July, this year, marks the silver jubilee of economic reforms. It is time to take stock of our major successes and failures. There is a saying that bad times are often good for policies and good times are bad for policies. It is well-known that the foreign exchange crisis, with reserves falling to as low as $1.5 billion, triggered fundamental changes in economic policies in India. Three major policy changes were: Depreciation of the rupee by more than 40 per cent, liberal trade policies with substantial cuts in import tariffs of industrial products, and de-licensing of a host of industries.
There have been major successes on all three counts. But in this article, I want to focus on the impact of the economic reforms on agriculture. The first big policy change that was attempted in agriculture pertained to fertiliser: Raising urea price by 40 per cent in order to cut fertiliser subsidy. That created an uproar, even in the Congress party, forcing a rollback to 30 per cent. Subsequently, a joint parliamentary committee was set up on pricing of fertilisers. The committee recommended freeing up of potassium and phosphorous fertilisers from subsidies, but also suggested a 10 per cent reduction in urea prices. This set the stage for unbalanced fertiliser use as well as swelling the fertiliser subsidy.
Thereafter, several committees looked into this issue, but none could recommend decontrolling urea prices. As a result, this sector suffers from large inefficiency, urea is diverted to non-agricultural uses and to neighbouring countries, while the subsidy burden continues to rise.
The fertiliser subsidy in the Union budget for the fiscal year 2017 is about Rs 70,000 crore. But there are also pending bills of more than Rs 45,000 crore against the fertiliser industry. The government is trying to increase fertiliser production by pumping in more resources in sick units. That is an inefficient strategy.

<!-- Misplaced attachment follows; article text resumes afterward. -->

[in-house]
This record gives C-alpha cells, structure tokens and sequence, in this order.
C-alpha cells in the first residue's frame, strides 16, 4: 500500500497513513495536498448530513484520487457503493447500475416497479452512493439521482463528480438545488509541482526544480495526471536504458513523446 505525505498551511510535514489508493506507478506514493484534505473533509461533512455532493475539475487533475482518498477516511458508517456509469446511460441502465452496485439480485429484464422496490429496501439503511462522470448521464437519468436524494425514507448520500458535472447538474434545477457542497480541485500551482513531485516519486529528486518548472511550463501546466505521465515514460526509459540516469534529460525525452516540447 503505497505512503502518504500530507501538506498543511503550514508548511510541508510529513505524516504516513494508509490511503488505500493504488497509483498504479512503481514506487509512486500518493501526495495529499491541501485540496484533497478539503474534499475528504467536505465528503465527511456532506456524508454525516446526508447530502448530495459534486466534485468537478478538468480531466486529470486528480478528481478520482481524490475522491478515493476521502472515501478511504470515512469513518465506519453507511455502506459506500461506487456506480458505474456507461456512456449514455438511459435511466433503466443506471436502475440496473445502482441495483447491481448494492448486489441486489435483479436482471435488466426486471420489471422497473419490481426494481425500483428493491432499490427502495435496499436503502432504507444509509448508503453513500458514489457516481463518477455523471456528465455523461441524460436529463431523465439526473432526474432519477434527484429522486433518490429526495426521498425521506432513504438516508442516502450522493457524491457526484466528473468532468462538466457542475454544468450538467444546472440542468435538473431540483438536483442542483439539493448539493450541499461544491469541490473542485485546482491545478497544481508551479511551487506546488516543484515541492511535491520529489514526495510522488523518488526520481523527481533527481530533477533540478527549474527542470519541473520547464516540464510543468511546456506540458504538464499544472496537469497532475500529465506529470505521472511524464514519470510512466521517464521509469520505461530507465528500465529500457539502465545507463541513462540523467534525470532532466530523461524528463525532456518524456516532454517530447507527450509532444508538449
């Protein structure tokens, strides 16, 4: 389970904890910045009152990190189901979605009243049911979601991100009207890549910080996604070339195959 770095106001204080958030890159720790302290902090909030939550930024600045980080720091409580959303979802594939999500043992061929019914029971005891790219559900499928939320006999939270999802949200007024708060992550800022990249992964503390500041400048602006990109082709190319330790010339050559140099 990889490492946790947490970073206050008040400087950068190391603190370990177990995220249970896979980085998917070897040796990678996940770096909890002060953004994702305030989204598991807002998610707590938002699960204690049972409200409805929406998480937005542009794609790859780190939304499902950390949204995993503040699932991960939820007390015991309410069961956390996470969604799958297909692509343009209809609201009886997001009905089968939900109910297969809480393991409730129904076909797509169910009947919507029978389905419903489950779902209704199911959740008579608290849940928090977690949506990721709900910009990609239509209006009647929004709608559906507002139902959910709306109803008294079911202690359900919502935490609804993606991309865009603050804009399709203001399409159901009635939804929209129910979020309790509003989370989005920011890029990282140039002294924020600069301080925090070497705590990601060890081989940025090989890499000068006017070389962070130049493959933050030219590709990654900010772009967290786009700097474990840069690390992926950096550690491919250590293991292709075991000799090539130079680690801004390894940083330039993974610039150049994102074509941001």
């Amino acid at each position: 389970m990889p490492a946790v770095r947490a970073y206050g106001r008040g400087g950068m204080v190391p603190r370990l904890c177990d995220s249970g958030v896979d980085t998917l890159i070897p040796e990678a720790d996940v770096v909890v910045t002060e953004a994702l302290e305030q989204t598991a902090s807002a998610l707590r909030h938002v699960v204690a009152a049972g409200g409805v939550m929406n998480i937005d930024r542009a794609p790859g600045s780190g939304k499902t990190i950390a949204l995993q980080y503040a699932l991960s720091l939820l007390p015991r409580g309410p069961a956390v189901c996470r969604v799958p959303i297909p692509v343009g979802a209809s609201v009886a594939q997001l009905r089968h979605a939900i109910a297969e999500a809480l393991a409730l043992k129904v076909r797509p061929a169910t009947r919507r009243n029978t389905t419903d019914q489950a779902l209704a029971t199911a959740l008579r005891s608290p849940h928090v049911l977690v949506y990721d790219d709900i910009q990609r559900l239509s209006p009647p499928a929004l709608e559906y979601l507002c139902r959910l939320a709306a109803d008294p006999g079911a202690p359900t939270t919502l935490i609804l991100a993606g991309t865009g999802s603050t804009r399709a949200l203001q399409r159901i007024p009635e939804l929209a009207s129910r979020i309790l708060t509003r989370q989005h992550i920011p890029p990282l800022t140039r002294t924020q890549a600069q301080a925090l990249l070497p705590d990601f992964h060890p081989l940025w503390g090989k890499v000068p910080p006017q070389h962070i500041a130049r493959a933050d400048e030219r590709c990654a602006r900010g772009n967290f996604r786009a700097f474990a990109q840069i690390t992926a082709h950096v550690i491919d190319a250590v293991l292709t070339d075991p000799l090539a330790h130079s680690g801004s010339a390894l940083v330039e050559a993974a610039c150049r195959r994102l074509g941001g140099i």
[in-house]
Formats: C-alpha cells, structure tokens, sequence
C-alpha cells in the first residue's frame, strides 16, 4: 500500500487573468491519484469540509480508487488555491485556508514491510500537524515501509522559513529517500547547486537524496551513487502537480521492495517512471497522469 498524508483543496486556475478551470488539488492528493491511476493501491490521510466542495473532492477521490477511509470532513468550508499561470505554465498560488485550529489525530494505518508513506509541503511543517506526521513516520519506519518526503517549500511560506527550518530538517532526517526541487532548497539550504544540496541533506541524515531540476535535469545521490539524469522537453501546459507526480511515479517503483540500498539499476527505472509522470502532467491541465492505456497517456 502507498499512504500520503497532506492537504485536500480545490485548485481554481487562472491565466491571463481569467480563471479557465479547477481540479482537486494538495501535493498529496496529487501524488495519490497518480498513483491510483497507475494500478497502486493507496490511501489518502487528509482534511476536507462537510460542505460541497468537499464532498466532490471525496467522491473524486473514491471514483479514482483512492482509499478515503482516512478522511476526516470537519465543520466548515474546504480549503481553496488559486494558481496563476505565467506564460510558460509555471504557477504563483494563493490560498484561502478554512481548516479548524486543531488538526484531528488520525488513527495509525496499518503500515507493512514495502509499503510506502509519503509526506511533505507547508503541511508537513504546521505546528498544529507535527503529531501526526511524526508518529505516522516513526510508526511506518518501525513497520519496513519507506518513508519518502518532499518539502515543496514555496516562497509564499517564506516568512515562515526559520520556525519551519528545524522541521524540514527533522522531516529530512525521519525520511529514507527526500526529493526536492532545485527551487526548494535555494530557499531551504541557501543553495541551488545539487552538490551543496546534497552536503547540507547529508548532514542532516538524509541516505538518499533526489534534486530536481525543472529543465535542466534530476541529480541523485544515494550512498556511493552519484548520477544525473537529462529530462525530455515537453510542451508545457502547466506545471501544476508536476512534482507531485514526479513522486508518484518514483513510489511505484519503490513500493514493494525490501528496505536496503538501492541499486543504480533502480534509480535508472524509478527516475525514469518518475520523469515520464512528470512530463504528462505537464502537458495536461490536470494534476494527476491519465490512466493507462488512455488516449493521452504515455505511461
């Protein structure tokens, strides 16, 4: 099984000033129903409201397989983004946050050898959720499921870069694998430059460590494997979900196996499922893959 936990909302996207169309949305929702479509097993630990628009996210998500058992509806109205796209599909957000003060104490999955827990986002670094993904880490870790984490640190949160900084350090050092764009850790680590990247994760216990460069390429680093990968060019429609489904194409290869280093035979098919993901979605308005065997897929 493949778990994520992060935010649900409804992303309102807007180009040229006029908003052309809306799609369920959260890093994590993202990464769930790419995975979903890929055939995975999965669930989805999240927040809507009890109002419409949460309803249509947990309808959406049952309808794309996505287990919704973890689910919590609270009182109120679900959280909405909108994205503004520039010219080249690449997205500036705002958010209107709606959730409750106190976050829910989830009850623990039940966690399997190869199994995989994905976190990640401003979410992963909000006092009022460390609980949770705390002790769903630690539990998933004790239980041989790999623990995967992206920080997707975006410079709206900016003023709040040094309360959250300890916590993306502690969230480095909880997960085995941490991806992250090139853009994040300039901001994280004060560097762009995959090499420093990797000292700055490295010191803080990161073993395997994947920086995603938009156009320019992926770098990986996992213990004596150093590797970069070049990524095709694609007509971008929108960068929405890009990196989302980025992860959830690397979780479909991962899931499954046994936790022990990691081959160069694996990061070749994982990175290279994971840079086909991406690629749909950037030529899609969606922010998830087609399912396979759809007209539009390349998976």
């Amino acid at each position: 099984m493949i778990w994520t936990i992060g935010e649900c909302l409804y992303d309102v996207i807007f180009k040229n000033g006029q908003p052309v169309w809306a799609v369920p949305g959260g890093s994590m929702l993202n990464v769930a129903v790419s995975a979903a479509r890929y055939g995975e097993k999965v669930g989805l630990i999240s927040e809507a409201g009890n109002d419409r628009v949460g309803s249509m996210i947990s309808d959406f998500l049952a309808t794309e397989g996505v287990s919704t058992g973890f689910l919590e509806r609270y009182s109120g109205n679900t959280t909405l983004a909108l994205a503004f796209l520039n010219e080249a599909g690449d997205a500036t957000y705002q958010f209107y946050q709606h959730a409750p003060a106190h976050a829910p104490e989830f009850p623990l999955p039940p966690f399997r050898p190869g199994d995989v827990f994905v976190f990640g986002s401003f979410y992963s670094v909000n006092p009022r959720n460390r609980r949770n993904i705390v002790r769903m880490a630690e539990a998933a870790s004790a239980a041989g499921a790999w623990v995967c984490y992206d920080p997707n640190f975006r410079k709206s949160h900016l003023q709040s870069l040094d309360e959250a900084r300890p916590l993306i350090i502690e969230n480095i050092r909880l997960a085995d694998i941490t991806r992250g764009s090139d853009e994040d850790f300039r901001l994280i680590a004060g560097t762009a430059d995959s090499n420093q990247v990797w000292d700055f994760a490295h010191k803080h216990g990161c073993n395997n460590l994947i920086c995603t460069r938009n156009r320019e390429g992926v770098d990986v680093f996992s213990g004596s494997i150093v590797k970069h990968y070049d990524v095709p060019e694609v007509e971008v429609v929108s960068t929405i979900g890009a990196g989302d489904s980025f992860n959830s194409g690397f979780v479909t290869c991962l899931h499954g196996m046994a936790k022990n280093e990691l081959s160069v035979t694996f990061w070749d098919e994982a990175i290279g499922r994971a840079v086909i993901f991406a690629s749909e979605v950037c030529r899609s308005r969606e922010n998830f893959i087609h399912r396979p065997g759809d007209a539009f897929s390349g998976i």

Data from Bihar gives us some idea of fertilisers getting diverted to neighbouring countries. In FY 2013, fertiliser consumption in Bihar was about 200 kg/ha, way above the all-India average of 131 kg/ha. But figures of wheat and rice production are not commensurate with such levels of fertiliser consumption. Directorate of Economics and Statistics data shows that wheat cultivation in the state required 125 kg of fertiliser per hectare (ha) while paddy consumed 97 kg per ha. What accounts for such a large difference is anybody’s guess. Very likely, much of the fertiliser is going to Nepal.
Can the Narendra Modi government take fertiliser sector reforms to their logical conclusion? The road map is reasonably clear. It is time to transfer fertiliser subsidy to farmers’ bank accounts on per hectare basis, and decontrol the fertiliser sector completely. This will make the subsidy crop-neutral, help those who want to grow crops other than wheat and rice, and promote organic farming. China has done that already.
Unfortunately, there was no reform package for agriculture as a sector — unlike industry and trade policy. There was only minor tinkering with agriculture policies, as in the case of fertiliser pricing or opening up exports of rice in1994. Two years after opening up of rice exports, India became the second largest exporter of grain in the world. This encouraged the government to open exports of wheat in 1995. But this caused domestic prices of wheat and rice to rise and led the government to ban wheat and rice export in 1997. The ban continued for almost five years.
These hiccups notwithstanding, India has emerged as the largest exporter of rice in the world. Between FY 2013 and FY 2015, Indian rice exports amounted to more than 10 million metric tonnes on an average. This led to major transformation in the rice milling industry. The industry today uses better technology, including sortex machines.
However the biggest gain to agriculture came from the improvement in the terms of trade. The correction of the over-valued exchange rate of the rupee in 1991 and the slashing of industrial tariffs ended the “implicit taxation” of agriculture from these indirect policies. Terms of trade for agriculture improved. This resulted in higher private investments in agriculture and agri-GDP grew by 4.8 per cent per annum from FY1993 to FY1997. But once export controls were back and East Asia was hit by a crisis in 1997, agricultural growth suffered. It has not come back to the 4.8 per cent level.
Agriculture witnessed severe crisis in the first two years of the Modi government. Agriculture growth collapsed to 0.5 per cent. This is partly because of back-to-back droughts and falling global agri-prices, but the crisis has also to do with the fact that there is no champion for agriculture in the cabinet. It is time for the PM to pay attention to this and complete the unfinished agenda of agri-reforms. The government surely needs to go beyond fertilisers and extend reforms to agricultural markets, boost investments and create institutions that research and promote agriculture. If the PM can increase agri-growth beyond 4 per cent per annum, he is likely to reap rich dividends.